EGU General Assembly 2022
© Author(s) 2022. This work is distributed under
the Creative Commons Attribution 4.0 License.

Heat flow in the cores of Earth, Mercury and Venus from resistivity experiments on Fe-Ni-Si

meryem berrada, Richard Secco, and Wenjun Yong
meryem berrada et al.
  • The University of Western Ontario, Earth Sciences, Canada

Recent theoretical studies have tried to constrain internal structure and composition of Earth, Mercury and Venus using thermal evolution models. In this work, the adiabatic heat flow at the top of the core was estimated using the electronic component of thermal conductivity (kel), a lower bound for thermal conductivity. Direct measurements of electrical resistivity (ρ) of Fe-10wt%Ni-wt%Si at core conditions can be related to kel using the Wiedemann-Franz law. Measurements were carried out in a 3000 ton multi-anvil press using a 4-wire method. The integrity of the samples at high pressures and temperatures was confirmed with electron-microprobe analysis of quenched samples at various conditions. Measurements of ρ at melting seem to remain constant at 135 µΩcm and 141 µΩcm on the solid and liquid sides of the melting boundary. The heat flow at the top of Earth’s CMB is greatly influenced by the light element content in the core. Interpolation of the measured thermal conductivity from this study with high pressure data from the literature suggest the addition of 10-16 wt%Ni and 3-10wt%Si in Earth core results in a heat flow of 6.8 TW at the top of the core. In Mercury, the presence of a thermally stratified layer of Fe-S at the top of an Fe-rich core has been suggested, which implies a sub-adiabatic heat flow on the core side of the CMB. The calculated adiabatic heat flux at the top of Mercury’s core suggests a sub-adiabatic from 0.09-0.21 Gyr after formation, which suggest a chemically driven magnetic field after this transition. Also, the heat flow in Mercury’s interior is estimated to increase by 67% from the inner core to outer core. It has been proposed that an Earth-like core structure for Venus is only compatible with the current lack of dynamo if Venus’ core thermal conductivity is 100 Wm−1K−1 or more. The thermal conductivity at Venus’ core conditions is estimated to range from 44-51 Wm−1K−1, in agreement with scenarios of a completely solidified core.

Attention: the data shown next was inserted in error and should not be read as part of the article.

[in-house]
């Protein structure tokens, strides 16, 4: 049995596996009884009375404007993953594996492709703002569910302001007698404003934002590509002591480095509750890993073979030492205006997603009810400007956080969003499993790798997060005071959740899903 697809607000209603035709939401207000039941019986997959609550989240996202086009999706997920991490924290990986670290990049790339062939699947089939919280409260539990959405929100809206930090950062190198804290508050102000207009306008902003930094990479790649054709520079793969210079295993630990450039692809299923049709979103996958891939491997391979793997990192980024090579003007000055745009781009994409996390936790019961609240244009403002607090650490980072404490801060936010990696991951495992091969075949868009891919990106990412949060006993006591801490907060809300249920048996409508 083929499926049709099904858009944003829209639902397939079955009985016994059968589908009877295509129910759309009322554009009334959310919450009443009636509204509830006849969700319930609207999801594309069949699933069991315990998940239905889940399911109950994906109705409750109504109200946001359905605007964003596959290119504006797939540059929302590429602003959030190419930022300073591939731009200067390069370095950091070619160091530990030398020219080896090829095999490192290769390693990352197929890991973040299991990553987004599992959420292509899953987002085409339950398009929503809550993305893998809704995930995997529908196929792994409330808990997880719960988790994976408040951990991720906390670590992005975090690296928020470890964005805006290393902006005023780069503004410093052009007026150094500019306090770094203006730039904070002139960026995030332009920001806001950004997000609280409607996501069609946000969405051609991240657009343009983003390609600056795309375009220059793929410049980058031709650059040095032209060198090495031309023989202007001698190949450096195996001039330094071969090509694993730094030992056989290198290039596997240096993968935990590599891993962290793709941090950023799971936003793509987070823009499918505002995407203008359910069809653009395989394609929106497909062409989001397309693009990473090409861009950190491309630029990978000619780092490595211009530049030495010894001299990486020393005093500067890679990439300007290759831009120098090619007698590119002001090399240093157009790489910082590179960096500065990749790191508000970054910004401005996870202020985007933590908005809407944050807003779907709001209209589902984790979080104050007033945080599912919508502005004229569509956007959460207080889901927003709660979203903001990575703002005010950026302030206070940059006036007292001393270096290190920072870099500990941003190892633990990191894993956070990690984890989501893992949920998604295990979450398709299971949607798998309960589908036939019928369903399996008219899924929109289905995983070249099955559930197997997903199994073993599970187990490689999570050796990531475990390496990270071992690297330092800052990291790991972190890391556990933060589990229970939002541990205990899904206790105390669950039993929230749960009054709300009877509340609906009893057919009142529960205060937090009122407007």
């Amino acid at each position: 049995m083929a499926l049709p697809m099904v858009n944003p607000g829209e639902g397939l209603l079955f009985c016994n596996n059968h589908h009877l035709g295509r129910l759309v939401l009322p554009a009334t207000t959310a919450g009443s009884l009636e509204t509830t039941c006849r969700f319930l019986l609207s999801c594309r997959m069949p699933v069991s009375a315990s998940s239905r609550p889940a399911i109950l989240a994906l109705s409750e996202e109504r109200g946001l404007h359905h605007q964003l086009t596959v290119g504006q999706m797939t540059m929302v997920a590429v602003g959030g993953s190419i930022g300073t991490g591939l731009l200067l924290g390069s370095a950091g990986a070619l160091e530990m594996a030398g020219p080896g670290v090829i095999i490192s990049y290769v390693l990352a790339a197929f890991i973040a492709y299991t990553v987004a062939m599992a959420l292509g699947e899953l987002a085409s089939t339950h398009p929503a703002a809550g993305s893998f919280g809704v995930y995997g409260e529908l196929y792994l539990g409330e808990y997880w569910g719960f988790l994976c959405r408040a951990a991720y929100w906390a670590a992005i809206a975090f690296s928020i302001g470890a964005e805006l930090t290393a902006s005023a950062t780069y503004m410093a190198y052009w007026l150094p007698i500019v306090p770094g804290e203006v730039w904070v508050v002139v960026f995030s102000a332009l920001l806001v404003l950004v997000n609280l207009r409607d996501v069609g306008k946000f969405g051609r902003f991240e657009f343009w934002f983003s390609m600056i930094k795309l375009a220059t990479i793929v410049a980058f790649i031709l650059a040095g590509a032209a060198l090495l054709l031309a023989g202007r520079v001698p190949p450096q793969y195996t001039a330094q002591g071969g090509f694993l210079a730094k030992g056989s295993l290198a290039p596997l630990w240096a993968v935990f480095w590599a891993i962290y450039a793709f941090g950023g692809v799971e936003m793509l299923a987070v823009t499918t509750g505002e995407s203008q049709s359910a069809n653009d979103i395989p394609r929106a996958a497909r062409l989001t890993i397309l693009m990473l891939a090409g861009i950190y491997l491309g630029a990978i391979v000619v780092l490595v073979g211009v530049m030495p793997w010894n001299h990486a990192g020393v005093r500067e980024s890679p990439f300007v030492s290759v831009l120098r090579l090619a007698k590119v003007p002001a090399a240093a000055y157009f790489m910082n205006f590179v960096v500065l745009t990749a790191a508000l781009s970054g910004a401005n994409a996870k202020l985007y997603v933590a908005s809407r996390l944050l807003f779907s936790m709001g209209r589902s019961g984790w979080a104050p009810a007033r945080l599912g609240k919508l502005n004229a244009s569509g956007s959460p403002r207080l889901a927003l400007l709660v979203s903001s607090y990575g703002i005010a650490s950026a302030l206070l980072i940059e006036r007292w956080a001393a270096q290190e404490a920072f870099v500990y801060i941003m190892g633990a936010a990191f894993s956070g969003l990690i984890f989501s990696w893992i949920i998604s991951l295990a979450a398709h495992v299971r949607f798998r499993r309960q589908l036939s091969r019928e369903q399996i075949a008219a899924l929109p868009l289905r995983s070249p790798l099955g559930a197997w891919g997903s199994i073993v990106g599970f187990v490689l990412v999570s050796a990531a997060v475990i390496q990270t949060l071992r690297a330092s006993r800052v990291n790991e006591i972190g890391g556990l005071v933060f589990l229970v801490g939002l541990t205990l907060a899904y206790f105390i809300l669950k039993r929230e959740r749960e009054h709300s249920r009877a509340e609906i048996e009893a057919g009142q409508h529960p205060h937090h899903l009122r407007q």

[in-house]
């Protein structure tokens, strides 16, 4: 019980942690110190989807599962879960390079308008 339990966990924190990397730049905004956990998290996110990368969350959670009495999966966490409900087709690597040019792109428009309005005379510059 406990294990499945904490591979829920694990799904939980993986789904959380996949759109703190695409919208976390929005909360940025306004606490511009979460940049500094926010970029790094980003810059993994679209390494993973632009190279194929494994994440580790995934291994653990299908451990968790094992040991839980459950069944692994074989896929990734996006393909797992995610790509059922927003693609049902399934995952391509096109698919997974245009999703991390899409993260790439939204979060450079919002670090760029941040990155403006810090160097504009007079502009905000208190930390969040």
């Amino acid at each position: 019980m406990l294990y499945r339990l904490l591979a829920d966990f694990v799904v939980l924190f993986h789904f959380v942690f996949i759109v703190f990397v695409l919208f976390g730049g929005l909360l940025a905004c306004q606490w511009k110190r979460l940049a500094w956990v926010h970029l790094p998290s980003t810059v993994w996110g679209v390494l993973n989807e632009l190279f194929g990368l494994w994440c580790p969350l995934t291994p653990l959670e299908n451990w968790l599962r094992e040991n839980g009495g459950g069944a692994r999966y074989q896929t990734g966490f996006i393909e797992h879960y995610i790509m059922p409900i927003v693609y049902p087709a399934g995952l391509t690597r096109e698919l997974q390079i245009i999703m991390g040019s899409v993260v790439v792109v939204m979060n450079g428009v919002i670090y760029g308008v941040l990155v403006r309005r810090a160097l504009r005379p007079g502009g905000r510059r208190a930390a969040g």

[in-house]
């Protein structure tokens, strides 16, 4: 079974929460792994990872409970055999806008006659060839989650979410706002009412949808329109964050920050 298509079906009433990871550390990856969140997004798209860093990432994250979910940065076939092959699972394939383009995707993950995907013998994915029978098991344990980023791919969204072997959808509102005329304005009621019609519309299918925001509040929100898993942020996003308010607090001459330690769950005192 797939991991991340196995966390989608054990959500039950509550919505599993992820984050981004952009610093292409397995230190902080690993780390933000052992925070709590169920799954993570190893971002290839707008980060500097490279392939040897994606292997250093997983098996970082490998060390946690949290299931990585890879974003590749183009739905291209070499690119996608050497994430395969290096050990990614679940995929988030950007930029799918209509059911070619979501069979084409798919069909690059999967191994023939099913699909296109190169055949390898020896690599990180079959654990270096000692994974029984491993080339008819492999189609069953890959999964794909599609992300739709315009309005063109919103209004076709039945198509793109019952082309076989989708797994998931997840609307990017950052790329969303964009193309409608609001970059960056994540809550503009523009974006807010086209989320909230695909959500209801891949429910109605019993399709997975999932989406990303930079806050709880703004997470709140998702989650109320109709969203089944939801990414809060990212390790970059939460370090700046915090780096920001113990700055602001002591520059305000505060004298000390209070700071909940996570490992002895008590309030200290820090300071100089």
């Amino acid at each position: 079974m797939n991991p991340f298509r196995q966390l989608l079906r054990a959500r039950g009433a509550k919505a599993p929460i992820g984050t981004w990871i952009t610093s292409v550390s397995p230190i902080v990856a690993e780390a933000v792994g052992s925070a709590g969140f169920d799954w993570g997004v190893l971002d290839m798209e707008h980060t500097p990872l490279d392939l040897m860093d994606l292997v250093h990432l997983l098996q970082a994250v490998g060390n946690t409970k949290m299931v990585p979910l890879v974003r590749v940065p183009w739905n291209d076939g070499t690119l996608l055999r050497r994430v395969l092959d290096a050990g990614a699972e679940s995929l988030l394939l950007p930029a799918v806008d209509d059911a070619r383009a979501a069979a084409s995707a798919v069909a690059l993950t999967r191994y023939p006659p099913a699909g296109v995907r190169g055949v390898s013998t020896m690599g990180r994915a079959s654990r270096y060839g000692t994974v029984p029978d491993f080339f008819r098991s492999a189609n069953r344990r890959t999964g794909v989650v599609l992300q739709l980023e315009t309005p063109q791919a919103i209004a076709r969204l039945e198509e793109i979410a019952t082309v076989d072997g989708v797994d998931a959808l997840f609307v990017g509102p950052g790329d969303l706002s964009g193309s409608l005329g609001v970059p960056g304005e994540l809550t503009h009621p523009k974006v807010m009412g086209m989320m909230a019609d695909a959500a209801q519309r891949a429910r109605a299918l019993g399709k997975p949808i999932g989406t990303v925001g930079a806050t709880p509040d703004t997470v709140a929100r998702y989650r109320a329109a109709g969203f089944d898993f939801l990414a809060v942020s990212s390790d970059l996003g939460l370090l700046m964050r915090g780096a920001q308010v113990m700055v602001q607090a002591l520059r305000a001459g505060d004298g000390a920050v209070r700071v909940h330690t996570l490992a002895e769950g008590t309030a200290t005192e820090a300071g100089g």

How to cite: berrada, M., Secco, R., and Yong, W.: Heat flow in the cores of Earth, Mercury and Venus from resistivity experiments on Fe-Ni-Si, EGU General Assembly 2022, Vienna, Austria, 23–27 May 2022, EGU22-3062,, 2022.